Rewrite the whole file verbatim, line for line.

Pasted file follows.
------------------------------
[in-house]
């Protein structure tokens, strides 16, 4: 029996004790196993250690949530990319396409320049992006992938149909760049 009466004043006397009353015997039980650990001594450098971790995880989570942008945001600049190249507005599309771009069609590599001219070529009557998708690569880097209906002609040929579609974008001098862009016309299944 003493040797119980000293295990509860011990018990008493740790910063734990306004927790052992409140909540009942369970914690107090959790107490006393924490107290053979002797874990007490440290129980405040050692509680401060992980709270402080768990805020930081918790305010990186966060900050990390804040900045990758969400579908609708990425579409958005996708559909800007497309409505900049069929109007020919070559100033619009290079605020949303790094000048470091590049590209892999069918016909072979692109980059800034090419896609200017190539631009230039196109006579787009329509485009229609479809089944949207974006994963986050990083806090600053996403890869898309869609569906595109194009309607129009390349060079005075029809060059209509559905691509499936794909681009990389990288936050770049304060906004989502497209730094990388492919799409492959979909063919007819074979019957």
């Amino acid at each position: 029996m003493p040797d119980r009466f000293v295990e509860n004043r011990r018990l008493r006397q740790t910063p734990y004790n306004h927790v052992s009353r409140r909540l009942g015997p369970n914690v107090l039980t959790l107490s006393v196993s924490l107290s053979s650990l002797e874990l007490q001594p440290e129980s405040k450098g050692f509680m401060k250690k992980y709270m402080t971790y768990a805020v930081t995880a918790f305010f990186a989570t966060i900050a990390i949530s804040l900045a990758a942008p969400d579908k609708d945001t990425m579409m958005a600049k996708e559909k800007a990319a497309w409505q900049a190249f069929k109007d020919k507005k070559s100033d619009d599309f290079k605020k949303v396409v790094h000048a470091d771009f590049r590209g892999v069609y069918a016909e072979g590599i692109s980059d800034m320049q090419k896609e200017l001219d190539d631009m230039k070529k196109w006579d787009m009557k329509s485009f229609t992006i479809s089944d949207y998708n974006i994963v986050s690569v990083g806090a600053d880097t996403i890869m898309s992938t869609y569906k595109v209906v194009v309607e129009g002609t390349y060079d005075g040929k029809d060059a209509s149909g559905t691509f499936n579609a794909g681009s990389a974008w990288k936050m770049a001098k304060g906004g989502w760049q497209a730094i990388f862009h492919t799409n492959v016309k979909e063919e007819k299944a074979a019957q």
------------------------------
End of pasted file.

[in-house]
């Protein structure tokens, strides 16, 4: 029996004790196993250690949530990319396409320049992006992938149909760049 009466004043006397009353015997039980650990001594450098971790995880989570942008945001600049190249507005599309771009069609590599001219070529009557998708690569880097209906002609040929579609974008001098862009016309299944 003493040797119980000293295990509860011990018990008493740790910063734990306004927790052992409140909540009942369970914690107090959790107490006393924490107290053979002797874990007490440290129980405040050692509680401060992980709270402080768990805020930081918790305010990186966060900050990390804040900045990758969400579908609708990425579409958005996708559909800007497309409505900049069929109007020919070559100033619009290079605020949303790094000048470091590049590209892999069918016909072979692109980059800034090419896609200017190539631009230039196109006579787009329509485009229609479809089944949207974006994963986050990083806090600053996403890869898309869609569906595109194009309607129009390349060079005075029809060059209509559905691509499936794909681009990389990288936050770049304060906004989502497209730094990388492919799409492959979909063919007819074979019957």
């Amino acid at each position: 029996m003493p040797d119980r009466f000293v295990e509860n004043r011990r018990l008493r006397q740790t910063p734990y004790n306004h927790v052992s009353r409140r909540l009942g015997p369970n914690v107090l039980t959790l107490s006393v196993s924490l107290s053979s650990l002797e874990l007490q001594p440290e129980s405040k450098g050692f509680m401060k250690k992980y709270m402080t971790y768990a805020v930081t995880a918790f305010f990186a989570t966060i900050a990390i949530s804040l900045a990758a942008p969400d579908k609708d945001t990425m579409m958005a600049k996708e559909k800007a990319a497309w409505q900049a190249f069929k109007d020919k507005k070559s100033d619009d599309f290079k605020k949303v396409v790094h000048a470091d771009f590049r590209g892999v069609y069918a016909e072979g590599i692109s980059d800034m320049q090419k896609e200017l001219d190539d631009m230039k070529k196109w006579d787009m009557k329509s485009f229609t992006i479809s089944d949207y998708n974006i994963v986050s690569v990083g806090a600053d880097t996403i890869m898309s992938t869609y569906k595109v209906v194009v309607e129009g002609t390349y060079d005075g040929k029809d060059a209509s149909g559905t691509f499936n579609a794909g681009s990389a974008w990288k936050m770049a001098k304060g906004g989502w760049q497209a730094i990388f862009h492919t799409n492959v016309k979909e063919e007819k299944a074979a019957q």